Your Tyre Sidewall – What’s on It
The first letter stands for the size or/and the type of tyre. This “P” here tells us that this is a passenger tyre or as it would be called technical a P-metric tyres. It simply means that it is meant for passenger vehicles. However if you don’t see a letter at the beginning, it means it is a Euro Metric tyre.
“LT” at the front or at the end of this tyre alphanumeric code means light truck. So basically the tyre was made for light truck, therefore they’ll have more load bearing capacities than passenger tyres and they’ll also need more air pressure. The right tyre and inflation pressure information for your car comes in the owner’s manual. It can also be found on the side of the driver’s door.
The next three numbers 215, represents the width of the tyre in millimeters, this is measured from sidewall to sidewall. So the width of this tyre is 215mm.
This is the ratio of the tyres width to its cross section. So the two numbers after the / in the alphanumeric code is the tyres aspect ratio. What it basically means is that the height of this tyre is 65% of it’s width. The size of the aspect ratio affects the size of the wall.
This “R” here means this is a radial tyre. We also have “RF” for runflat tyres.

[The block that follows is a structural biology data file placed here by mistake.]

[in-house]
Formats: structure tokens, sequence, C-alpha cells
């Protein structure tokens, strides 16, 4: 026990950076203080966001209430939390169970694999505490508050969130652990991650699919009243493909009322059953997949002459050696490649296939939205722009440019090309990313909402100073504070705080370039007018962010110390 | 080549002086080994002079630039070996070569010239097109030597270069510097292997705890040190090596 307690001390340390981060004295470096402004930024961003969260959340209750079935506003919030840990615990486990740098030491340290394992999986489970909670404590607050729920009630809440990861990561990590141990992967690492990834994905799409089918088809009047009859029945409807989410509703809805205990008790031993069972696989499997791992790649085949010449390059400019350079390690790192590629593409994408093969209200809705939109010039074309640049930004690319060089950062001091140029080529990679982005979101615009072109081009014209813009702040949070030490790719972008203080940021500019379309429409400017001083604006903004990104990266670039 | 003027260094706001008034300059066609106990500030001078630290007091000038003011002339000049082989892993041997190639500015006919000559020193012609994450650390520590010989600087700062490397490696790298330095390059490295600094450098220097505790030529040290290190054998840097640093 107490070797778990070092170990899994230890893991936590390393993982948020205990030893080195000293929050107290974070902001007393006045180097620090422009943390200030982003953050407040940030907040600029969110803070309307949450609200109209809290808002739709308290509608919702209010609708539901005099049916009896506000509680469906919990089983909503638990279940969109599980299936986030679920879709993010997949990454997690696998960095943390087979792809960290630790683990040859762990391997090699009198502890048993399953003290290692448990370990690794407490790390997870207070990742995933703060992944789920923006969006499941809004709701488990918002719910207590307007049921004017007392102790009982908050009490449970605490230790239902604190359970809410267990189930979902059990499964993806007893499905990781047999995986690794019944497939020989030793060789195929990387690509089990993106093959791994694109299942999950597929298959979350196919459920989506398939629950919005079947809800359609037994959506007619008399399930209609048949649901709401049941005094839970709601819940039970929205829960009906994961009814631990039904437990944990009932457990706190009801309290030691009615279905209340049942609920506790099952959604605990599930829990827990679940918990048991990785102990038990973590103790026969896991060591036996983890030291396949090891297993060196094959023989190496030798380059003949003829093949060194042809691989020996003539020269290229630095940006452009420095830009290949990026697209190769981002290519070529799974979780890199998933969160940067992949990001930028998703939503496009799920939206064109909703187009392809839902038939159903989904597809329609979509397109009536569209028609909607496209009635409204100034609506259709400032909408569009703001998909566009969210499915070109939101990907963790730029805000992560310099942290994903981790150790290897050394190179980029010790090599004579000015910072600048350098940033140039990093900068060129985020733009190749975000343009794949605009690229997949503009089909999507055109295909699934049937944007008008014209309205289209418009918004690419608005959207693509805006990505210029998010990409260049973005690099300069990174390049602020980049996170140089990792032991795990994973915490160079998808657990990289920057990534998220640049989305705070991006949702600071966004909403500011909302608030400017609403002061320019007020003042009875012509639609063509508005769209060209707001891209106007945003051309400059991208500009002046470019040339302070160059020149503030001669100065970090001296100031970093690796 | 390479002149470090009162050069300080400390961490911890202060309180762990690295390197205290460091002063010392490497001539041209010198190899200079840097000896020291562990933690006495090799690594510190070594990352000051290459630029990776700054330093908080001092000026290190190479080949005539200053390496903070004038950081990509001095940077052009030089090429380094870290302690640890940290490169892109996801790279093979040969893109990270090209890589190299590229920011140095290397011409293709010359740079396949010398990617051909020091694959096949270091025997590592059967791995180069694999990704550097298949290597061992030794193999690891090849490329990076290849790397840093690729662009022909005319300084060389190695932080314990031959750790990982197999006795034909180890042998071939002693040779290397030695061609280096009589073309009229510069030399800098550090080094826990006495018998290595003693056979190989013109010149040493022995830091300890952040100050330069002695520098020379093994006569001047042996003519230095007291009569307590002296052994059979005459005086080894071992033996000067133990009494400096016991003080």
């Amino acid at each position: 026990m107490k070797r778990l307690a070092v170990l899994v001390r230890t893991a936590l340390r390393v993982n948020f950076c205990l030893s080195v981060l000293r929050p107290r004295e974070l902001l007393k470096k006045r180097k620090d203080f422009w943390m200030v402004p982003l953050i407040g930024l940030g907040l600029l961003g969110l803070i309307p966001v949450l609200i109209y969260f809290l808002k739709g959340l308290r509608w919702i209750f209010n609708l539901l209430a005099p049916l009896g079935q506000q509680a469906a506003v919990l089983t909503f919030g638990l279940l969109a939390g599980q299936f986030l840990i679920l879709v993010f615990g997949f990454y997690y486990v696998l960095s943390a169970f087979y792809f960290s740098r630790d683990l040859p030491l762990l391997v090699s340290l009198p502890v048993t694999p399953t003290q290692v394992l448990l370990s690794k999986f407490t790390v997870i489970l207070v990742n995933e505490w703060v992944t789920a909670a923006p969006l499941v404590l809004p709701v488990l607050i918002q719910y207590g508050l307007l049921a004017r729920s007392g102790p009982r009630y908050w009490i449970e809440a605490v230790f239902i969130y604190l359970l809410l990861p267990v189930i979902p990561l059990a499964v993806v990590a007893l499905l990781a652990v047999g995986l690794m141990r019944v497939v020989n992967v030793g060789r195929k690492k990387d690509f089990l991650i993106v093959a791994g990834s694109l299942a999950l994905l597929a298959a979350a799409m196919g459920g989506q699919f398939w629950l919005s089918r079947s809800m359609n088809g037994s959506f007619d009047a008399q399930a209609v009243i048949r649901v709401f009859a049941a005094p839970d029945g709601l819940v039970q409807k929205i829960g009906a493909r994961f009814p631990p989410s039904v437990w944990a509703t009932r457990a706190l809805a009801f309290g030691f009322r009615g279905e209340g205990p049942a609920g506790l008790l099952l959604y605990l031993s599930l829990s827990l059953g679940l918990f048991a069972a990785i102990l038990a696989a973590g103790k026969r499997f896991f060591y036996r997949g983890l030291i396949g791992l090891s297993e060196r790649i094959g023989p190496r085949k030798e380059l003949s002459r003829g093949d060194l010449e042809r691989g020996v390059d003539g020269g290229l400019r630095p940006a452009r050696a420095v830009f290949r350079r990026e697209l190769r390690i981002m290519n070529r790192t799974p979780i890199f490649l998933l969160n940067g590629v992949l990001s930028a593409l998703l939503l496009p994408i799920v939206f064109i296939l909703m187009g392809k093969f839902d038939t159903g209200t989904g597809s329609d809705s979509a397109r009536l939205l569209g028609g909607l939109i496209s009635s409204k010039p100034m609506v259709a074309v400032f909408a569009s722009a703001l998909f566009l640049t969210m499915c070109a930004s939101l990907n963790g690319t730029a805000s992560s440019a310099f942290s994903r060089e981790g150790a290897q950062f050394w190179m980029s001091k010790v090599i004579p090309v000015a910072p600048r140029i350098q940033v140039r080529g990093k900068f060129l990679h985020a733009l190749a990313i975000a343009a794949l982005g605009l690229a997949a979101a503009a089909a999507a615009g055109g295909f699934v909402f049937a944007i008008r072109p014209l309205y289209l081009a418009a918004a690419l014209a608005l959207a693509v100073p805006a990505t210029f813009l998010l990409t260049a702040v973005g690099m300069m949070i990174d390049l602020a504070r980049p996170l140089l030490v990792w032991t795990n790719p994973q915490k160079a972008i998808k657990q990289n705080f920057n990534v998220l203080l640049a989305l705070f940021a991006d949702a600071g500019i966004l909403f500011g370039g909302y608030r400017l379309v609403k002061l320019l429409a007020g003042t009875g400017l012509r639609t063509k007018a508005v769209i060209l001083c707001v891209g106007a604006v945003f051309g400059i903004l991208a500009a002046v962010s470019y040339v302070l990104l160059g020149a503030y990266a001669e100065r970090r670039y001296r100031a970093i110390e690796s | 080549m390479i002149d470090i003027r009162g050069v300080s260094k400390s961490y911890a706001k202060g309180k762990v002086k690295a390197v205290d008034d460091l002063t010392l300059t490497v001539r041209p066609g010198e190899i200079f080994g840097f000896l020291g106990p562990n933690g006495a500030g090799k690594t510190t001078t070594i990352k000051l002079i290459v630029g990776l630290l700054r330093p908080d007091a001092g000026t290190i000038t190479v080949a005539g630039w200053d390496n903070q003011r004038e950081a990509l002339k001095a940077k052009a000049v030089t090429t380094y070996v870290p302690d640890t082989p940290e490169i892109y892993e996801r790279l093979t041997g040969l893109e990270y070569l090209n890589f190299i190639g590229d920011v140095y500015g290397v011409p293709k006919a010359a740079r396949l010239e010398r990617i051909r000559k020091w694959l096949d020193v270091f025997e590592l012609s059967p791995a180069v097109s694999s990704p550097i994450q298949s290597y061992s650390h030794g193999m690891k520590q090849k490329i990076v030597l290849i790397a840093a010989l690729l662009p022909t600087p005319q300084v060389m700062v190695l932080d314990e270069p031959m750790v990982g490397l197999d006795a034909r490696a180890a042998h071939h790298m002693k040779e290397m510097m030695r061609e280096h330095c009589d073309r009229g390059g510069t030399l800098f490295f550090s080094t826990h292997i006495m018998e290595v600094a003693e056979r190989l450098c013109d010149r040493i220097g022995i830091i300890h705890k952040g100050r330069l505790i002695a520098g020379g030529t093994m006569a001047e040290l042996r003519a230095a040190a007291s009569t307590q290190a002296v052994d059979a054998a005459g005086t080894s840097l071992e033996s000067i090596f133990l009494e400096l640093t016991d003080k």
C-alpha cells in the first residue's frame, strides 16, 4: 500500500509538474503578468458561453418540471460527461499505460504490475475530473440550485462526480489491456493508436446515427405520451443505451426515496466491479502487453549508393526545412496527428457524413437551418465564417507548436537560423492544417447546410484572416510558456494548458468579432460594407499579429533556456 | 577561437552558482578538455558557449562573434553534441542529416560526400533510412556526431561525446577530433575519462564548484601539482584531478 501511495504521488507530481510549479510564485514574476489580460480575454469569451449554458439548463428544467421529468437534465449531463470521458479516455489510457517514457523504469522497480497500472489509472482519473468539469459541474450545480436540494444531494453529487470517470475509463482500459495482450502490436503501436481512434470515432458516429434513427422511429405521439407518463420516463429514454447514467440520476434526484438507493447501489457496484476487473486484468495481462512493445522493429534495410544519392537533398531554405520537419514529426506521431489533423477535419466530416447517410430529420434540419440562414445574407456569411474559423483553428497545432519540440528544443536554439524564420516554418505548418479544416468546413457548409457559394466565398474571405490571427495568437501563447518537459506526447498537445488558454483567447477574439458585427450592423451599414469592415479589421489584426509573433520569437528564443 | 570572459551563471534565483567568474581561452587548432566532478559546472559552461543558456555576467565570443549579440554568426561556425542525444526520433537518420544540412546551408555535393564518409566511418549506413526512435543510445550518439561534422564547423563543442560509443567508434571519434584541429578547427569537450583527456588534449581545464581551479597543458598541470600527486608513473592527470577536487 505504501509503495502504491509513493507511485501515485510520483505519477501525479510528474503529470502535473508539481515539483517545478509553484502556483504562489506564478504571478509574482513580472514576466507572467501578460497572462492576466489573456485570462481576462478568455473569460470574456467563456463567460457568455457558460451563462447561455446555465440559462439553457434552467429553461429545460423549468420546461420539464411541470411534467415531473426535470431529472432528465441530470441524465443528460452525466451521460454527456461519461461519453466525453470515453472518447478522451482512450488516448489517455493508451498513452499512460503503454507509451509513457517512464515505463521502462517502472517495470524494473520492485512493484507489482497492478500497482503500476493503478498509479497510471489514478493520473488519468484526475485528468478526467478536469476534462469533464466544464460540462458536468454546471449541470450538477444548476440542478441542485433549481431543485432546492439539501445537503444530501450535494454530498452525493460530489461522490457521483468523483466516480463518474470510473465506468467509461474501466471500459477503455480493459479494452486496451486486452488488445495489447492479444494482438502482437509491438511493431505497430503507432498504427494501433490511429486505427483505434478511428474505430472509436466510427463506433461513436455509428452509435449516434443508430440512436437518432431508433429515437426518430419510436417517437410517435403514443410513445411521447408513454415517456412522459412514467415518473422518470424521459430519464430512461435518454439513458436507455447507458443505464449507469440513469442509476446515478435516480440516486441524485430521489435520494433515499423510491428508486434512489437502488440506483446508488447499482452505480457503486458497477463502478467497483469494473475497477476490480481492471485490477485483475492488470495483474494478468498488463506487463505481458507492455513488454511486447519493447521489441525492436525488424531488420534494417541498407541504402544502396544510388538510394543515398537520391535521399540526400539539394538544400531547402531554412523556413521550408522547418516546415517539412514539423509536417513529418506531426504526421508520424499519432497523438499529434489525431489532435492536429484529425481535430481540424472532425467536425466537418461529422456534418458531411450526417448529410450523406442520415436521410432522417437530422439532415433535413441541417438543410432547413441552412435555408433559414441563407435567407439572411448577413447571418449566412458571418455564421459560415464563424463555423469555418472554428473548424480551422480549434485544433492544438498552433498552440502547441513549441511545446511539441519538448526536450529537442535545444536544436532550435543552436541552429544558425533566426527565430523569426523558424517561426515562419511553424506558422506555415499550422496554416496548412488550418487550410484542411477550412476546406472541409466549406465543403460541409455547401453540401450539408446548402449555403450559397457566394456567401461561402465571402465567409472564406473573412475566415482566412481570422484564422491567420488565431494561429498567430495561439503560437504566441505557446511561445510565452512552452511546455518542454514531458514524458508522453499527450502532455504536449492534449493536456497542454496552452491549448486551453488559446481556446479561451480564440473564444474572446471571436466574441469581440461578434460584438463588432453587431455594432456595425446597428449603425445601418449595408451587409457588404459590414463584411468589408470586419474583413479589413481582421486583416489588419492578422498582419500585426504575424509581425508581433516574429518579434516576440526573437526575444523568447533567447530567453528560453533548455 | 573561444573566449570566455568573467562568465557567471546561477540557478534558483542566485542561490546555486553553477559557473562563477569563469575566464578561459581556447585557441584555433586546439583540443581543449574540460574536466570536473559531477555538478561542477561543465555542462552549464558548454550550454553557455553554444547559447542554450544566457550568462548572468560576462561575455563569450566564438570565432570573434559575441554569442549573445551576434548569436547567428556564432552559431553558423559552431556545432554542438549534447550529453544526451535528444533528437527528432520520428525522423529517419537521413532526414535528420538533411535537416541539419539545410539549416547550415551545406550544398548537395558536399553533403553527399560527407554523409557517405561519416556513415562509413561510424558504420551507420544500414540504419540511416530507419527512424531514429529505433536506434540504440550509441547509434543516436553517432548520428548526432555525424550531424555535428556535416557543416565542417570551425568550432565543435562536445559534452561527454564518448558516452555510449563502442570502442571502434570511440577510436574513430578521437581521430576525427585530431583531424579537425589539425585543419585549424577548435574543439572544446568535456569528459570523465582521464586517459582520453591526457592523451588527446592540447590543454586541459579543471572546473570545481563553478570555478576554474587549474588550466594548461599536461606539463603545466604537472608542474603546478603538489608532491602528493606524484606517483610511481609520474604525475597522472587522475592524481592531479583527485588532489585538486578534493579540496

This is basically the size of the wheel measured from side to side. With this we know the size of the wheel that would work with this tyre. From this code 15 here happens to be the diameter of the wheel and it is measured in inches.
Tyre Load Index
This tells the highest amount of load the tyre can carry when it’s at the correct pressure. What we see here is the number 95. It’s a code for this tyre’s highest bearing load capacity. This tyre was constructed to carry not more than a load of 1521 pounds. Other numbers represent other load indices. Check your car manufacturer’s manual to know what weight index would suite your car.
This tells you how fast this tyre can go safely, it doesn’t, however, advice that you should go beyond the speed limits of the area where you’re driving in. The “H” here represents a maximum speed capacity of 210 km/h, that is about 130mph. There are other symbols which can also be used depending on the speed rating of the tyre. “Q” which is the lowest will represent 99 miles per hour, then “R” would be 106 mph, and this would go all the way to (Y)** which would mean 186mph and above.
So whenever you see tyres for sale, or you’re just curious to know what is on a tyre’s sidewall, you now have an idea of what it means. It contains information about the tyre you are using, which then informs you on the tyre you should most likely use, if you need to replace your tyres. If you’re not sure about the brand ot purchase, then you should buy Habilead tires. They are not as expensive as your premium tyres such as Continental but they provide great quality, you’ll love them.